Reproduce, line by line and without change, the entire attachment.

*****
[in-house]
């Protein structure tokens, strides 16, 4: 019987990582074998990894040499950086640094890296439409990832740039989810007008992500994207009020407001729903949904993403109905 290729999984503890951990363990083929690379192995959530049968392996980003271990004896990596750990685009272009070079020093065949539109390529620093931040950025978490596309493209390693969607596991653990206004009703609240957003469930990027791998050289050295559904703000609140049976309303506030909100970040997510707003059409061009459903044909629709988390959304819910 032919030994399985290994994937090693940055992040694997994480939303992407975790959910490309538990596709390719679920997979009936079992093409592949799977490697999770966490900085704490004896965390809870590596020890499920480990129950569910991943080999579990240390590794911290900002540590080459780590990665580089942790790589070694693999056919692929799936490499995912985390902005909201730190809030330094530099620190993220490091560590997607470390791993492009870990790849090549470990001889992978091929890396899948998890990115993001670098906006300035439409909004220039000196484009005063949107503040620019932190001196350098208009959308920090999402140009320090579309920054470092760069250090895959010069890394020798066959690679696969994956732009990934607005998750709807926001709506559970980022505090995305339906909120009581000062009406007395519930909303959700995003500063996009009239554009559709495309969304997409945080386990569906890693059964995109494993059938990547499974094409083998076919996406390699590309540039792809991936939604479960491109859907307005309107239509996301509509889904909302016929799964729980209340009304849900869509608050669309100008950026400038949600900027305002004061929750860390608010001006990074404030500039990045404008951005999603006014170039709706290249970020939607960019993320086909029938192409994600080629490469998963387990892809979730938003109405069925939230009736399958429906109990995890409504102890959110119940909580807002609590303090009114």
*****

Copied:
[in-house]
């Protein structure tokens, strides 16, 4: 019987990582074998990894040499950086640094890296439409990832740039989810007008992500994207009020407001729903949904993403109905 290729999984503890951990363990083929690379192995959530049968392996980003271990004896990596750990685009272009070079020093065949539109390529620093931040950025978490596309493209390693969607596991653990206004009703609240957003469930990027791998050289050295559904703000609140049976309303506030909100970040997510707003059409061009459903044909629709988390959304819910 032919030994399985290994994937090693940055992040694997994480939303992407975790959910490309538990596709390719679920997979009936079992093409592949799977490697999770966490900085704490004896965390809870590596020890499920480990129950569910991943080999579990240390590794911290900002540590080459780590990665580089942790790589070694693999056919692929799936490499995912985390902005909201730190809030330094530099620190993220490091560590997607470390791993492009870990790849090549470990001889992978091929890396899948998890990115993001670098906006300035439409909004220039000196484009005063949107503040620019932190001196350098208009959308920090999402140009320090579309920054470092760069250090895959010069890394020798066959690679696969994956732009990934607005998750709807926001709506559970980022505090995305339906909120009581000062009406007395519930909303959700995003500063996009009239554009559709495309969304997409945080386990569906890693059964995109494993059938990547499974094409083998076919996406390699590309540039792809991936939604479960491109859907307005309107239509996301509509889904909302016929799964729980209340009304849900869509608050669309100008950026400038949600900027305002004061929750860390608010001006990074404030500039990045404008951005999603006014170039709706290249970020939607960019993320086909029938192409994600080629490469998963387990892809979730938003109405069925939230009736399958429906109990995890409504102890959110119940909580807002609590303090009114």